Saturday, April 18, 2009

Pan Tadeusz... or how I inadvertently discouraged my daughter from watching Polish movies :-(((

Pan Tadeusz is an epic poem by Adam Mickiewicz, one of the three greatest romantic Polish poets of the early XIX century.

It's whole title is: 'Pan Tadeusz or The Last Foray in Lithuania. A Tale of the Gentry during 1811–1812 in Twelve Books of Verse'.

It is a tragicomical story of the life of Polish gentry in then north-eastern corner of a historical Poland-Lithuania, but already at that time under Russian occupation (and now within the borders of Bielarus, not Lituania and not Poland, since after the World War II the borders of Poland have been moved - by the allies - far to the West, with over one/third of the territory of pre-war Poland lost to the Soviet Union).

Pan Tadeusz invited interesting comparison among its foreign reviewers: an English edition reviewer called it a mix of Don Quixote and Iliada, while a French one called it a combination of El Cid and Three Musketeers.

Pan Tadeusz has everything: a romance

(more than one: serious and comical),

an insurrection against the Russians (tragic)

and a foray of one faction of Polish gentry againts another disputing ownership of a half-ruined castle (tragicomical)

Grzybobranie (Muszroom picking) - painting by Franciszek Kostrzewski.1860
But - perhaps most of all - Pan Tadeusz, the poem, is an expression of nostalgia of Mickiewicz, an involuntary expatriot in Paris, of his longing to the (idealized, despite the bitter criticism) Poland of his childhood and youth.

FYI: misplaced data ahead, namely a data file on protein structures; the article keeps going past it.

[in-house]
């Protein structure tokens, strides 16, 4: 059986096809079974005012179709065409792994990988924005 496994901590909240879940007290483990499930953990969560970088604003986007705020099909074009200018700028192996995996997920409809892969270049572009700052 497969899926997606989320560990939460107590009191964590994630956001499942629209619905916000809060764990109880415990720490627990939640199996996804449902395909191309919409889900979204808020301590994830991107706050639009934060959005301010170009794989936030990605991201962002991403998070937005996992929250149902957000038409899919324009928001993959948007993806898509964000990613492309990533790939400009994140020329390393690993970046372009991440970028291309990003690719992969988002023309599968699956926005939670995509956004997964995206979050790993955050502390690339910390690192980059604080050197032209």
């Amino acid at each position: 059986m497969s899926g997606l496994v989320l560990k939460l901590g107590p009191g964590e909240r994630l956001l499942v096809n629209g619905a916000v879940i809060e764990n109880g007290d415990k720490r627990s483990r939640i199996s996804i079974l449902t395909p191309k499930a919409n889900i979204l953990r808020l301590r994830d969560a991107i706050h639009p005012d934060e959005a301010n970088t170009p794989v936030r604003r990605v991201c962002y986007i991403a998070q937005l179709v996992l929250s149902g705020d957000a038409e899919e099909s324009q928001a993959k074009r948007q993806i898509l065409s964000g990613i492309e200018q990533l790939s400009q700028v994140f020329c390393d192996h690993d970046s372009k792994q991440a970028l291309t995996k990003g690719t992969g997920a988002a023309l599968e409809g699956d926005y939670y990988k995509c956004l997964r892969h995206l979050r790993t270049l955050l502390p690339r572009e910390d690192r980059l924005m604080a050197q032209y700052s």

Thus the poem is full of loving descriptions of everyday life of Polish gentry, of a special way to make coffee, of making bigos, a traditional Polish hunters' stew, a desciption of old Polish expressions of courtesy, typical entertainment (hunting, mushroom picking, formal dinners in the castle and impromptu lunches in the woods.... and praise of the beauty of Polish landscape and even the sky over Poland, full of varying clouds, light and heavy, unlike the - boring, according to Mickiewicz - sky over Italy, which is always blue.

My memory of this poem also lingered mostly on its nostalgia aspects

-- after all, although born about one and a half of century later and under a communist rule, I also spent my early childhood in a "little country manor" like the one in the movie, and used a similar type of horse drawn carriage, like the one Tadeusz uses in the first scene of the movie) not so much on either romance or forays or all doomed Polish insurrections against the Russians

(after all the action of the poem is placed in 1811-1812, where the Napoleon army -- with many, many Polish noblemen as first row volunteers: first to fight, first to be slaughtered -- marched through Poland to fight the Russians, while the final - lets hope! - independence from Russia - save for a 20 years interlude between WWI and WWII - Poland gained first in 1989, that is looooooong, loooooong later).

Pan Tadeusz, the movie by Andrzej Wajda, made in 1999, cuts a lot of these nostalgia parts of the poem to tell its main action story... and yet the movie is both beautiful and satisfying both to Poles and foreigners, and I recommend it wholeheartedly (it is available on Netflix) to all my friends and readers.

Just watch its last scene, a grand Polonaise, as a preview.